Painting Your House? Here’s some Tips

Painting Your House? Here’s some Tips

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Published by TOP4 Team

The most common materials to be painted on house exteriors are weatherboards and fibre cement sheets. The paint chosen should be one that has good durability. Most well-known label paints will give good life; remember that white is the preferred colour as it resists ultraviolet attack better and resists fading. Acrylics seem to perform extremely well.

There are some high-strength exterior paints that contain materials such as synthetic resins, asbestos, perlite, zinc oxide, siliceous aggregates and titanium oxide. They are sometimes used to provide long-life coatings; recoating is difficult and needs to be done by specialist contractors. It is worth checking the asbestos content in some of these products.

Painting Timber Weatherboards
Timber weatherboards must have all flaking paint removed by hot air and scraping. Any remaining paint must be well sanded to remove any cratering, and to provide a key for new paint.

Raw patches of timber must be spot primed with pink primer to preserve the wood; the whole area can then be painted with either two coats of acrylic paint, or an oil-based undercoat and two top coats.

Painting Doors
Doors, both inside and out, must be well painted to stop delamination of the ply. They should be coated all round, including bottom and top. This can only be done prior to installation.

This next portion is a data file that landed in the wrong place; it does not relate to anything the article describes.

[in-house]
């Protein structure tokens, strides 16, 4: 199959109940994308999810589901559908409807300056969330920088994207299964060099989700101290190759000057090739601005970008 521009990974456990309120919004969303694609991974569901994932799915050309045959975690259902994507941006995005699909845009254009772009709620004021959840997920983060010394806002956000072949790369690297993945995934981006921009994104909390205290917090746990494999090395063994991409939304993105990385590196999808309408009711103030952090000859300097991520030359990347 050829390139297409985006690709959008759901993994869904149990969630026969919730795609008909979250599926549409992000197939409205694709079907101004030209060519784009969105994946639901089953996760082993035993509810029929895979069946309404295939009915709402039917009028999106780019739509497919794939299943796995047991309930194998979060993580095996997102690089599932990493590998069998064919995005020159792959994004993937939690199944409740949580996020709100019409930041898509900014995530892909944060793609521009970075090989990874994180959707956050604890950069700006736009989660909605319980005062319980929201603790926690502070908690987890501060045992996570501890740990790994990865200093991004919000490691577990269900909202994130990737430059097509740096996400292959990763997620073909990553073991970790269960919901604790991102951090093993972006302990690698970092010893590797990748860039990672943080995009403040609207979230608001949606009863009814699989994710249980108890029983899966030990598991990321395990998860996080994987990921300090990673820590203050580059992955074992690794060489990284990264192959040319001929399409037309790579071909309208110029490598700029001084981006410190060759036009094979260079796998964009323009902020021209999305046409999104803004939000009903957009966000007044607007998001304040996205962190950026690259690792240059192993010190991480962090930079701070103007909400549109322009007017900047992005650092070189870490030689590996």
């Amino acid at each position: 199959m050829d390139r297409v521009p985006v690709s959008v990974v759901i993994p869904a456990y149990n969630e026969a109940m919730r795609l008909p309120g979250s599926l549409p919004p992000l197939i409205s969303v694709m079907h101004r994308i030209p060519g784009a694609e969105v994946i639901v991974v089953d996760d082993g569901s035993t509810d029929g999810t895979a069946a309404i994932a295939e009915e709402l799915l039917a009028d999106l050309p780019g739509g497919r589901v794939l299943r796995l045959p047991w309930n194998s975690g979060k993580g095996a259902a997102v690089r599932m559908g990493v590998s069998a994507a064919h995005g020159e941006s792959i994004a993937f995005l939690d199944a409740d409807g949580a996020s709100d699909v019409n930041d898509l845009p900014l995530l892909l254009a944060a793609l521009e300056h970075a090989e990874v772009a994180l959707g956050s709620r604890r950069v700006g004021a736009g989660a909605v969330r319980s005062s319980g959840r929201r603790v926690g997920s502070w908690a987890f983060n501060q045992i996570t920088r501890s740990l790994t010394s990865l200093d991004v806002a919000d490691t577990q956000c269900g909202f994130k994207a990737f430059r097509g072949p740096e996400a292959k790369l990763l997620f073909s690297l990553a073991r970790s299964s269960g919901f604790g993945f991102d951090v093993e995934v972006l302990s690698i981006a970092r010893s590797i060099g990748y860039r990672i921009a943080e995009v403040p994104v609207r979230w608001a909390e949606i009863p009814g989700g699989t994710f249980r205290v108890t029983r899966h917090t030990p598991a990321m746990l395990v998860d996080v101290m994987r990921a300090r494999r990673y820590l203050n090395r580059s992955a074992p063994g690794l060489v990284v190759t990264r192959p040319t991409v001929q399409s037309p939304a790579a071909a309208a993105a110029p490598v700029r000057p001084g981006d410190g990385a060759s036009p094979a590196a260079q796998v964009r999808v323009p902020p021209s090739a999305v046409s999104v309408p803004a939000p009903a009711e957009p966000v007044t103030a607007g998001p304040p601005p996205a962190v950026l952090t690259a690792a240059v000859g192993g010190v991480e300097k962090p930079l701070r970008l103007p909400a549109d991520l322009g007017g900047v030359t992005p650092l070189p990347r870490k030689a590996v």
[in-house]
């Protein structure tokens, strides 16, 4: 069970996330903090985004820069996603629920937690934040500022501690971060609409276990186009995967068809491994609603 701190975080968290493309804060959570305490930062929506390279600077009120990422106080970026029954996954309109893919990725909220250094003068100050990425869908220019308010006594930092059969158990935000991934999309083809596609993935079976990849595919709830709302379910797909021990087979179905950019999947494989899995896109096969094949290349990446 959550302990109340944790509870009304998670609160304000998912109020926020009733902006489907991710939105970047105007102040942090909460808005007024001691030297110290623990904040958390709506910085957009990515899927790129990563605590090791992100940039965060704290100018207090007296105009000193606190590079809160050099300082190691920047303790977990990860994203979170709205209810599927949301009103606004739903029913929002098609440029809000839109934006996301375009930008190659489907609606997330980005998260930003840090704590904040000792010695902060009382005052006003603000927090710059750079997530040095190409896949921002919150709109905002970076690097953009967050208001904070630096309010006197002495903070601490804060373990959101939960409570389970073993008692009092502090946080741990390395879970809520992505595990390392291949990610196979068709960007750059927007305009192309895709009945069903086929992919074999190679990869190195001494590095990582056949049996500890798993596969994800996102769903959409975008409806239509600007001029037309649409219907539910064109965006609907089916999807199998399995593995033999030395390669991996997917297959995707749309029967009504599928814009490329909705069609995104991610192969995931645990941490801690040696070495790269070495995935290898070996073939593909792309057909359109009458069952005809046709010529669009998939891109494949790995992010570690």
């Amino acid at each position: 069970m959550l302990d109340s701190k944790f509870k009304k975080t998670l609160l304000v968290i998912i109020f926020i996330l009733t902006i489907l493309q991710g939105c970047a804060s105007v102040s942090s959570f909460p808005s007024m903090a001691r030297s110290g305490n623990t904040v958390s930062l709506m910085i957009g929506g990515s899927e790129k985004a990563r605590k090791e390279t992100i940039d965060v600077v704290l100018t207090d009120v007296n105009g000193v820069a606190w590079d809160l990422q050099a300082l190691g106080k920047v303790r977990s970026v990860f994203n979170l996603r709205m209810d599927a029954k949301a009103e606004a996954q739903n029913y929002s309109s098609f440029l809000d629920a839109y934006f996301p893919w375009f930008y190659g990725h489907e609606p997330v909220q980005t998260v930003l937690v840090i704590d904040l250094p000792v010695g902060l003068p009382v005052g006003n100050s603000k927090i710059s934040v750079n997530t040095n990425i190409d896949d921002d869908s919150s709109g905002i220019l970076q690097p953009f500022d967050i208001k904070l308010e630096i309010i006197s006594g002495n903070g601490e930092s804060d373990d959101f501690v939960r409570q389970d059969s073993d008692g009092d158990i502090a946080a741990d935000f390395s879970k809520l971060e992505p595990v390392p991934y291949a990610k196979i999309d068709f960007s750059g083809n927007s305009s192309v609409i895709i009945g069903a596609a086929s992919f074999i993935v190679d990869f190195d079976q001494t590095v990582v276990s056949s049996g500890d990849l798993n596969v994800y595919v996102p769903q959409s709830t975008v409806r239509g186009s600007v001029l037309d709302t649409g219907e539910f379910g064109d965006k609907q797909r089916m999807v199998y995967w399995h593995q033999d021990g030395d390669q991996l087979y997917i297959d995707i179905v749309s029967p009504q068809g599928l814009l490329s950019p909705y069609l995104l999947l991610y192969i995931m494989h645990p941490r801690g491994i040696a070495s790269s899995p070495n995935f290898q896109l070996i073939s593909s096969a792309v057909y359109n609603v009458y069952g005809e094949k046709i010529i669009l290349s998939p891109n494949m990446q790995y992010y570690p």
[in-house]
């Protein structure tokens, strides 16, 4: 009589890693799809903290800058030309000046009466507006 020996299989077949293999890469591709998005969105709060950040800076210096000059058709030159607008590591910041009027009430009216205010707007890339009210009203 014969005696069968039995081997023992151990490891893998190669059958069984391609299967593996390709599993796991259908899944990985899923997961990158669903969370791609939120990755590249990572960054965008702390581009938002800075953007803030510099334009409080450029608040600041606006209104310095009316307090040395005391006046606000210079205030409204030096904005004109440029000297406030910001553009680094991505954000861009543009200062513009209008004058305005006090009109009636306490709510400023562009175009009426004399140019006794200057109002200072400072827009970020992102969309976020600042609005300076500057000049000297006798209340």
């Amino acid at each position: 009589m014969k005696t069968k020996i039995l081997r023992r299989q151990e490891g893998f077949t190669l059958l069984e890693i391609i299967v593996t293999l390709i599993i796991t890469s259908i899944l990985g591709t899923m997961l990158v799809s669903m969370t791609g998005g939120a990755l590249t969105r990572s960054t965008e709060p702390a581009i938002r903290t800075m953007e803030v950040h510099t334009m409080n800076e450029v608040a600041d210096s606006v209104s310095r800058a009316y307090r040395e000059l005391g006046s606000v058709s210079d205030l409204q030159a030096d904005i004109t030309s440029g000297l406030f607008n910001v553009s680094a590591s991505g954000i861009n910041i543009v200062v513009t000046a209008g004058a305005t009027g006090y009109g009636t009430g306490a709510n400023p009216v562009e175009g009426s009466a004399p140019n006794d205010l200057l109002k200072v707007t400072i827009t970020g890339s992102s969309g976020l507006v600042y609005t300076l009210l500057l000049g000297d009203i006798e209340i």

Doors should be coated with enamel paints, as these are more resistant to the constant wear and tear. The paint system is the normal one for oil-based paints.

The doors should be first washed down with sugar soap and water, and then sanded thoroughly to key the existing gloss paint. Once this has been done, apply an undercoat, followed by two or more final coats, depending on colour cover. Brushing is the most successful technique.

Repainting Windows
Windows have the extra problem of being difficult to prepare because of the many angles, nooks and crannies. If there is flaking paint, it should be cleaned up with a hot-air gun and a shaving hook to remove all loose paint. The remainder can be sanded to provide a key to the new coats, and to smooth any cratering.

Any raw timber must be treated, preferably with a wood preservative and then with a pink primer, as a preparation to the application of an oil-based undercoat and two top coats. Also paint the putty to seal it against drying out and cracking. The paint film extends to about 1mm onto the glass to provide a complete seal.

Repainting Cement Surfaces
Cement rendering is the wall finish used in many homes and units. Some exteriors are rendered and then painted for waterproofing.

The problem with this is that every two years the paint seems to flake on the exterior. Some special preparation is recommended. This is due to the reaction of an alkaline substance, such as render, with oil-based materials.

Cement render is slightly alkaline and if oil-based coatings are painted on direct, you may end up with something like soap. The best coating to use is an acrylic.

Oil paints may still be desirable to use because of their abrasion resistance. If thi is so, the undercoating system will need to include an alkali sealer, before being coated with normal undercoat and oil-based finish.


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